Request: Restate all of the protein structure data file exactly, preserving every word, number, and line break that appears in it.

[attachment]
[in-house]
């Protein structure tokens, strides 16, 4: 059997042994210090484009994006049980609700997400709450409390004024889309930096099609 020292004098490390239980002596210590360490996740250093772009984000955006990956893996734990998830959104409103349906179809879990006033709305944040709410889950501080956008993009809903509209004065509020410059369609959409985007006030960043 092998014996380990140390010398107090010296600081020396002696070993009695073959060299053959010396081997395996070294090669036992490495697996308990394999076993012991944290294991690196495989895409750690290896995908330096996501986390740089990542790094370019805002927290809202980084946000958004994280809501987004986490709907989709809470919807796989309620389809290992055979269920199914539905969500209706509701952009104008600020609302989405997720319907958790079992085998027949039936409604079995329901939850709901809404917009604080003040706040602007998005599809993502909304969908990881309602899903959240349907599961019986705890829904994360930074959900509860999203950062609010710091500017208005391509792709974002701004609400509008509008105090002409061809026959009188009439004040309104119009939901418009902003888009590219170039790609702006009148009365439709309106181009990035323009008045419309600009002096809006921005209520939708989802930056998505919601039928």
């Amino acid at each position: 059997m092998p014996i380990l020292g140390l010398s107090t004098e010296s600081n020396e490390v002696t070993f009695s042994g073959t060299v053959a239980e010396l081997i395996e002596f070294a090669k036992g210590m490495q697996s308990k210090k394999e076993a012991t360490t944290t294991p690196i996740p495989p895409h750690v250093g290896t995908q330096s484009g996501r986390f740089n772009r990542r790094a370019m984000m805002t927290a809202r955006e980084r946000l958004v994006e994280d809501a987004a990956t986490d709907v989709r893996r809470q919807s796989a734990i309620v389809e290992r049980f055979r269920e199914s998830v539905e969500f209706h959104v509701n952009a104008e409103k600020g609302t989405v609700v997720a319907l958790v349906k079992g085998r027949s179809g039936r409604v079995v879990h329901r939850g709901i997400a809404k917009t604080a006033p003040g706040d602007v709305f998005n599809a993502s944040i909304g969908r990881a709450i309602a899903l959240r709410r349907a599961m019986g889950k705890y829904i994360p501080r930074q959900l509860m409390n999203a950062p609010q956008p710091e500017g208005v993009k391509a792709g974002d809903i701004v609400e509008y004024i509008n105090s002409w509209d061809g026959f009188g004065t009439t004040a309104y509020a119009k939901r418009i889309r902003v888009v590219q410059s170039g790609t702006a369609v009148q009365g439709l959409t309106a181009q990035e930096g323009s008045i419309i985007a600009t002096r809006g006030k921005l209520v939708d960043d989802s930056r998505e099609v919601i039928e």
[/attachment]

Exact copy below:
[in-house]
């Protein structure tokens, strides 16, 4: 059997042994210090484009994006049980609700997400709450409390004024889309930096099609 020292004098490390239980002596210590360490996740250093772009984000955006990956893996734990998830959104409103349906179809879990006033709305944040709410889950501080956008993009809903509209004065509020410059369609959409985007006030960043 092998014996380990140390010398107090010296600081020396002696070993009695073959060299053959010396081997395996070294090669036992490495697996308990394999076993012991944290294991690196495989895409750690290896995908330096996501986390740089990542790094370019805002927290809202980084946000958004994280809501987004986490709907989709809470919807796989309620389809290992055979269920199914539905969500209706509701952009104008600020609302989405997720319907958790079992085998027949039936409604079995329901939850709901809404917009604080003040706040602007998005599809993502909304969908990881309602899903959240349907599961019986705890829904994360930074959900509860999203950062609010710091500017208005391509792709974002701004609400509008509008105090002409061809026959009188009439004040309104119009939901418009902003888009590219170039790609702006009148009365439709309106181009990035323009008045419309600009002096809006921005209520939708989802930056998505919601039928």
């Amino acid at each position: 059997m092998p014996i380990l020292g140390l010398s107090t004098e010296s600081n020396e490390v002696t070993f009695s042994g073959t060299v053959a239980e010396l081997i395996e002596f070294a090669k036992g210590m490495q697996s308990k210090k394999e076993a012991t360490t944290t294991p690196i996740p495989p895409h750690v250093g290896t995908q330096s484009g996501r986390f740089n772009r990542r790094a370019m984000m805002t927290a809202r955006e980084r946000l958004v994006e994280d809501a987004a990956t986490d709907v989709r893996r809470q919807s796989a734990i309620v389809e290992r049980f055979r269920e199914s998830v539905e969500f209706h959104v509701n952009a104008e409103k600020g609302t989405v609700v997720a319907l958790v349906k079992g085998r027949s179809g039936r409604v079995v879990h329901r939850g709901i997400a809404k917009t604080a006033p003040g706040d602007v709305f998005n599809a993502s944040i909304g969908r990881a709450i309602a899903l959240r709410r349907a599961m019986g889950k705890y829904i994360p501080r930074q959900l509860m409390n999203a950062p609010q956008p710091e500017g208005v993009k391509a792709g974002d809903i701004v609400e509008y004024i509008n105090s002409w509209d061809g026959f009188g004065t009439t004040a309104y509020a119009k939901r418009i889309r902003v888009v590219q410059s170039g790609t702006a369609v009148q009365g439709l959409t309106a181009q990035e930096g323009s008045i419309i985007a600009t002096r809006g006030k921005l209520v939708d960043d989802s930056r998505e099609v919601i039928e």